On 30 September Helen Stephenson, Chief Executive of the Charity Commission, delivered a speech at the Commission’s annual public meeting.

Back in 2018 the Commission set out five strategic objectives in its five-year business plan. While to date it has focused more on holding charities to account, dealing with wrongdoing and harm, and informing public choice – the first three strategic objectives – it is alive to the possibilities of using the huge amounts of information it continually receives from charities (in particular within annual accounts, reports, returns, serious incident reports and whistleblowing reports) to give charities the understanding and tools they need to succeed and to keep charity relevant for today’s world – the remaining two strategic priorities.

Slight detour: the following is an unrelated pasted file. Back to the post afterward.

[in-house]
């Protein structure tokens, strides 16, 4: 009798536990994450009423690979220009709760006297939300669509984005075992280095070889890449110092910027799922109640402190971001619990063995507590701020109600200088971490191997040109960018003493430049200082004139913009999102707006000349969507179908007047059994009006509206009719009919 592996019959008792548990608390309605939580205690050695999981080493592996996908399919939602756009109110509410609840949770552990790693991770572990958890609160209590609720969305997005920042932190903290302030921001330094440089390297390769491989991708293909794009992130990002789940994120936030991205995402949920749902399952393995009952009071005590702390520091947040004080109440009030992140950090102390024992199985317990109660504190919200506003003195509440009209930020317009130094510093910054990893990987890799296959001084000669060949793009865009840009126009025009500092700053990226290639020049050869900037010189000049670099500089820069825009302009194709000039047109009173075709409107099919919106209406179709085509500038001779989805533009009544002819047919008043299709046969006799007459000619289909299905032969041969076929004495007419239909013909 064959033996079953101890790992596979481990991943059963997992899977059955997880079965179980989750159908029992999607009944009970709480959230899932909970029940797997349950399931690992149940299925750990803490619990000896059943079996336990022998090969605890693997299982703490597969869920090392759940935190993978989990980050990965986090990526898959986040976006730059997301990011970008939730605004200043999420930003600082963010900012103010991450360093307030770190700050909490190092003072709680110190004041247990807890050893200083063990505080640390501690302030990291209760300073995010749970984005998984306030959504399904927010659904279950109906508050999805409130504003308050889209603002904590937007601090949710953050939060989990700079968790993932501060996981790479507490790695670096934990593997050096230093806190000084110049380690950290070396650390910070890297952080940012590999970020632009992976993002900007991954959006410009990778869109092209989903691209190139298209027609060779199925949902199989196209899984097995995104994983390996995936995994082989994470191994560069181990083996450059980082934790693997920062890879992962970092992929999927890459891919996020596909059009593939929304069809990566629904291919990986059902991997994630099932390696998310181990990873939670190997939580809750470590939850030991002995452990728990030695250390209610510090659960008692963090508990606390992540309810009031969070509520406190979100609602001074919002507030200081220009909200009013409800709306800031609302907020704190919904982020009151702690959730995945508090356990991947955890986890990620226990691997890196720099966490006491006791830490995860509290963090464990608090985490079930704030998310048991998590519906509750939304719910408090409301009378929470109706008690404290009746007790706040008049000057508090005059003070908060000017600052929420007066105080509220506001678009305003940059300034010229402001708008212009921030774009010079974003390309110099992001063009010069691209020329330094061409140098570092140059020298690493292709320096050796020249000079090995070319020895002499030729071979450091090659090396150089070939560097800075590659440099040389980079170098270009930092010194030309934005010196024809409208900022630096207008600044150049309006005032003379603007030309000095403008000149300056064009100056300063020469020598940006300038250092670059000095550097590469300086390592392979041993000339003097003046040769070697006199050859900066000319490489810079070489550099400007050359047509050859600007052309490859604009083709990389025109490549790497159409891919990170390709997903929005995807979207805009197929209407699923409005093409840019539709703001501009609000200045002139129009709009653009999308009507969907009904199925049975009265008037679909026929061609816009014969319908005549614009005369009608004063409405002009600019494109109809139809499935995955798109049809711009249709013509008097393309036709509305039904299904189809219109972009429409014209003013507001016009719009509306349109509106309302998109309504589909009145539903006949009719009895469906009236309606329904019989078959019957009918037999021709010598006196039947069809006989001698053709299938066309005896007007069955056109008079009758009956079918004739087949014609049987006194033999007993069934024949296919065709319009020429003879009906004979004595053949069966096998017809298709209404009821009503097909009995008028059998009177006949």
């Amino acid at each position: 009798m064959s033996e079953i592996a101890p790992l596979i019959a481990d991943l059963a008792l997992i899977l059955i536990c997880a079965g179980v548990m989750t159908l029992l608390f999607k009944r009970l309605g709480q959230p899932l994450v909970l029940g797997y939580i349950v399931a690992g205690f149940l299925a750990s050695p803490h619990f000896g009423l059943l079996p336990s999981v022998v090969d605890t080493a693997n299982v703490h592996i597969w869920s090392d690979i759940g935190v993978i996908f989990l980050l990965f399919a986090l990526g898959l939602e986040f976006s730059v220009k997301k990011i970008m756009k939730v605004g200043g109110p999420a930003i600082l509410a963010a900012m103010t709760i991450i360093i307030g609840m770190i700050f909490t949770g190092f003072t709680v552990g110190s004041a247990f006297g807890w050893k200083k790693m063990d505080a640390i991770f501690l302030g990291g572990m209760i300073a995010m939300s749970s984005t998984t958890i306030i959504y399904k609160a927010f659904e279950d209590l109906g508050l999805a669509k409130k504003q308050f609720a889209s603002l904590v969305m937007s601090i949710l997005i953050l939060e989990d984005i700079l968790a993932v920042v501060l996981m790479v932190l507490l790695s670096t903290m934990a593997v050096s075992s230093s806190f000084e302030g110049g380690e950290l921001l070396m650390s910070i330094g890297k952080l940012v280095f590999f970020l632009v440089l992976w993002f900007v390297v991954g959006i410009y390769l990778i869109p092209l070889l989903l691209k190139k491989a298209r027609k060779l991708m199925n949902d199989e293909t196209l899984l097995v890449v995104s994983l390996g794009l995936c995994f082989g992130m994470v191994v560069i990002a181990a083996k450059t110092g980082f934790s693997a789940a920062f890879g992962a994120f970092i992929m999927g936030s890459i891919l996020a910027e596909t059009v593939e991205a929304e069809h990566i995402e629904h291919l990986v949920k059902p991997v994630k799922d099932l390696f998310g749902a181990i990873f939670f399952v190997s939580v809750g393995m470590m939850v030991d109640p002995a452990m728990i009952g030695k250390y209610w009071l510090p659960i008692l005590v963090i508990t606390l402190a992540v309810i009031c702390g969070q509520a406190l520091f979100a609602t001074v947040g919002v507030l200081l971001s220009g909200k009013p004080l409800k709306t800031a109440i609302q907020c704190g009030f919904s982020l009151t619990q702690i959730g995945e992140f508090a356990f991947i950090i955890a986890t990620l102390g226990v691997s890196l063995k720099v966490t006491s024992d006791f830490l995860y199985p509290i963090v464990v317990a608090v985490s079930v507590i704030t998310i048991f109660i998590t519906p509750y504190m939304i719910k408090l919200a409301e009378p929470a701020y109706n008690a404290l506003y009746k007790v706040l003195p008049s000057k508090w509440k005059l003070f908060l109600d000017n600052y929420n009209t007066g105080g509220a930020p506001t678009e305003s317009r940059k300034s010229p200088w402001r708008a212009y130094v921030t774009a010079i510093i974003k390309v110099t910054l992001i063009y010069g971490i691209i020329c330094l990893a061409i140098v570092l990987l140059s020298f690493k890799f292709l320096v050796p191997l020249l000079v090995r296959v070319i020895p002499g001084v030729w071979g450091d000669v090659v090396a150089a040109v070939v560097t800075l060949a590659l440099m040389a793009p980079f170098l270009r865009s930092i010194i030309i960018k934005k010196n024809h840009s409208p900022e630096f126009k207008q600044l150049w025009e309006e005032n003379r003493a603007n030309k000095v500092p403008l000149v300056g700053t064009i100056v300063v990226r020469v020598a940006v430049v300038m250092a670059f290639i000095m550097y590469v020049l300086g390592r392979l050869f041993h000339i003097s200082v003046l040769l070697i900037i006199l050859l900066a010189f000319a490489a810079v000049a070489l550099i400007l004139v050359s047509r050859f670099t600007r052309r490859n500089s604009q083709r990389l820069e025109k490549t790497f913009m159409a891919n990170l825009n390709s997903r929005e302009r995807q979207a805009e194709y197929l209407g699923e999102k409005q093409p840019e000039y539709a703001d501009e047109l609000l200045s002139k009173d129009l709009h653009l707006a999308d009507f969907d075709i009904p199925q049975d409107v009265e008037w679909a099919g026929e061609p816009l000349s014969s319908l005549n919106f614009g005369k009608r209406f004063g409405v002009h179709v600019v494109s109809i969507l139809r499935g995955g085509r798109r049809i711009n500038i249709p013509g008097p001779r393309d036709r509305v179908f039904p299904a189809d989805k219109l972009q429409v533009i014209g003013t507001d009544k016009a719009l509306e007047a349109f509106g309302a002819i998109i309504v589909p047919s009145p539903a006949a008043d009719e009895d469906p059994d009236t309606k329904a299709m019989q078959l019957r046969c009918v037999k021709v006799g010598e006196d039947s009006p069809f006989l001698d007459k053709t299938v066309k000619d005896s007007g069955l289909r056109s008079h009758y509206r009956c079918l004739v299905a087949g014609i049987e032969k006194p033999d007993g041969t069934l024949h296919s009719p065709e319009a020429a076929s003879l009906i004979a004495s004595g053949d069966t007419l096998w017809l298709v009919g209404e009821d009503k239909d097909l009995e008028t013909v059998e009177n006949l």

As a risk-based regulator with limited resources and increased demands placed upon it, the Commission needs to be a smart, proactive regulator, able to step in before risks become entrenched problems.

With the data it receives and the interventions it makes, the Commission is in a unique position to take a helicopter view of the charity sector. It has, for example, spotted an increase in the number of internal disputes arising and so has advised charities to remain alert to the risk of disagreements escalating, as trustees face difficult decisions about how to adapt their work to changing times. It has also suggested that charity boards prioritise communication with those with whom they work and with those on whose support they rely.  

The reminder “Don’t place being right ahead of doing the right thing” brings us back, as always, to the fundamental duty of charity trustees to act in the best interests of their charity’s purpose and not in narrower personal or institutional interests.